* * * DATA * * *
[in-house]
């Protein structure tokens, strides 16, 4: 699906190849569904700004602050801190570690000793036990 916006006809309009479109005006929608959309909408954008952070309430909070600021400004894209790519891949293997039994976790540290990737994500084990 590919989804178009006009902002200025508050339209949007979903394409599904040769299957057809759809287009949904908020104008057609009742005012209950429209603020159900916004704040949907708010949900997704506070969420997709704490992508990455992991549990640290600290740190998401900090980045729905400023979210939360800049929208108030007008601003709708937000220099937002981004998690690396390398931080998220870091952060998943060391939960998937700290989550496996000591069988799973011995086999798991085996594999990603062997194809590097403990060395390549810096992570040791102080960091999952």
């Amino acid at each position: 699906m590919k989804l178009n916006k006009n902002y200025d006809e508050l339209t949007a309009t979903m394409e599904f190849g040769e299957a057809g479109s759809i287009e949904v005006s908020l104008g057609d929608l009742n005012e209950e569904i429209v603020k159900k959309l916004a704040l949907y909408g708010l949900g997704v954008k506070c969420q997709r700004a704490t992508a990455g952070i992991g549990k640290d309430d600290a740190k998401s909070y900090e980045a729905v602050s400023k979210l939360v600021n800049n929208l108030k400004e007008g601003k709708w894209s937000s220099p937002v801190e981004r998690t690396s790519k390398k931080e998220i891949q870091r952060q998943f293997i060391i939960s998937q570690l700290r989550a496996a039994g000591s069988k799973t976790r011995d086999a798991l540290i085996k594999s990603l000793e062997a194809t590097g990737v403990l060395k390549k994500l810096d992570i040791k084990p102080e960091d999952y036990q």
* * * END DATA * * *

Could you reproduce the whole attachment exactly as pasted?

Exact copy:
[in-house]
């Protein structure tokens, strides 16, 4: 699906190849569904700004602050801190570690000793036990 916006006809309009479109005006929608959309909408954008952070309430909070600021400004894209790519891949293997039994976790540290990737994500084990 590919989804178009006009902002200025508050339209949007979903394409599904040769299957057809759809287009949904908020104008057609009742005012209950429209603020159900916004704040949907708010949900997704506070969420997709704490992508990455992991549990640290600290740190998401900090980045729905400023979210939360800049929208108030007008601003709708937000220099937002981004998690690396390398931080998220870091952060998943060391939960998937700290989550496996000591069988799973011995086999798991085996594999990603062997194809590097403990060395390549810096992570040791102080960091999952």
């Amino acid at each position: 699906m590919k989804l178009n916006k006009n902002y200025d006809e508050l339209t949007a309009t979903m394409e599904f190849g040769e299957a057809g479109s759809i287009e949904v005006s908020l104008g057609d929608l009742n005012e209950e569904i429209v603020k159900k959309l916004a704040l949907y909408g708010l949900g997704v954008k506070c969420q997709r700004a704490t992508a990455g952070i992991g549990k640290d309430d600290a740190k998401s909070y900090e980045a729905v602050s400023k979210l939360v600021n800049n929208l108030k400004e007008g601003k709708w894209s937000s220099p937002v801190e981004r998690t690396s790519k390398k931080e998220i891949q870091r952060q998943f293997i060391i939960s998937q570690l700290r989550a496996a039994g000591s069988k799973t976790r011995d086999a798991l540290i085996k594999s990603l000793e062997a194809t590097g990737v403990l060395k390549k994500l810096d992570i040791k084990p102080e960091d999952y036990q």